Seed trials to boost food security

The Namibian Agronomic Board and the University of Namibia are conducting seed trials in order to boost local food production.

19 May 2021 | Agriculture



The progress made with white maize and pearl millet seed variety trials being conducted at several research sites in the country was recently assessed.

The Namibian Agronomic Board (NAB), in collaboration with the University of Namibia (Unam), held an open day to at the Mashare irrigation project near Rundu assess the preliminary results.

The trials are being conducted at four research sites: Mashare, Unam’s Ogongo Campus, the Zambezi Vocational Training Centre and Unam’s Doringboom experimental farm.

Reliance on imports

The research stems from a needs assessment which identified limited availability of high-yielding seed adapted to Namibian climatic and soil conditions.

The assessment further found that seed is the most important agricultural input and that Namibia imports most seeds - a gap that the current research aims to address.

NAB’s general manager for agronomy and horticulture market development, Gilbert Mulonda, said the trials will boost the government’s efforts in establishing white maize and pearl millet seed varieties that are best suited to Namibia’s climatic conditions and most likely to produce maximum yields to ensure increased food production.

Mahangu and white maize

During the December 2020 to April 2021 growing season, 24 pearl millet seed varieties were received from the International Crop Research Institute’s regional office in Nairobi.

They were planted at the research sites, tested under irrigation for yield and adaptability to Namibian climatic conditions.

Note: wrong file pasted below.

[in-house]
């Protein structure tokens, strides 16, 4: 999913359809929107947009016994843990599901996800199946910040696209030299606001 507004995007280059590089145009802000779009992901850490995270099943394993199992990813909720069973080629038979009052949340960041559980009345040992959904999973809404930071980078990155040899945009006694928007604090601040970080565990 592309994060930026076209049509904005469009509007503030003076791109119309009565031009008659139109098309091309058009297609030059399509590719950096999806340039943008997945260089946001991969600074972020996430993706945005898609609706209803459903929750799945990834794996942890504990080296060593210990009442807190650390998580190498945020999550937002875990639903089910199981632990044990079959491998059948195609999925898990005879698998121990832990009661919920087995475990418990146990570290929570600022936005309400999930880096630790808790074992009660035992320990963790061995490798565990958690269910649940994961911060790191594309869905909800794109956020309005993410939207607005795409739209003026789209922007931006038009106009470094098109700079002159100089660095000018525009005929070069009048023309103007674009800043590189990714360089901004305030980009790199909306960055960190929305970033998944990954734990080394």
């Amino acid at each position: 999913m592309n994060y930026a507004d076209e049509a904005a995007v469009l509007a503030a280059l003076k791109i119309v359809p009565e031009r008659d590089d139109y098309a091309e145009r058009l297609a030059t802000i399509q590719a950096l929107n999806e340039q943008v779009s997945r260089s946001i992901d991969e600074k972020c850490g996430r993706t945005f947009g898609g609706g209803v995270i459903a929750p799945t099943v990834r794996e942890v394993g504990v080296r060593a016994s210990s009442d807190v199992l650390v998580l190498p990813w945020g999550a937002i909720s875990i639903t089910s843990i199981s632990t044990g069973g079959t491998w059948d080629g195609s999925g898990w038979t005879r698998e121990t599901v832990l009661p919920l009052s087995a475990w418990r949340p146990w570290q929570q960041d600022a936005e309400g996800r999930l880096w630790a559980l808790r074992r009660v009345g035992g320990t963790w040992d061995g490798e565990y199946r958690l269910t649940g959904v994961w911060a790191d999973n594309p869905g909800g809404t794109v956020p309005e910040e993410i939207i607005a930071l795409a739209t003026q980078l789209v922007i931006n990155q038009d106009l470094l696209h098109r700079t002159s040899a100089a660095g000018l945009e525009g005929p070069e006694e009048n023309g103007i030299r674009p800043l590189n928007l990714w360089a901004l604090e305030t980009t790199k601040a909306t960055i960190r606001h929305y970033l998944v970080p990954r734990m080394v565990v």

Three early-maturing local seed varieties, namely Okashana 2, Kangara and Kantana, were also included.

During the same period, 28 early- and intermediate-maturing white maize hybrid seed varieties were received from the International Maize and Improvement Centre and were similarly tested at all four research sites. One local seed variety and three commercial varieties commonly planted in Namibia were included.

Preliminary findings

According to the NAB, harvesting and final screening of maize and pearl millet varieties planted at the Mashare irrigation scheme and Zambezi Vocational Training Centre is currently under way.

Harvesting at the Doringboom and Ongongo research sites is expected in June.

The top-performing varieties will be recommended for release after the second trials later this year.

During the second trials, the seeds selected at the open day will be tested at more research sites and larger land areas.

The CEO of NAB, Dr Fidelis Mwazi, said seed production for agronomic and horticulture crops remain a key focus area in driving sustainable crop production.

He said the selected seeds to be produced as from 2022 will be increased yearly, packaged and offered to local farmers at affordable prices.

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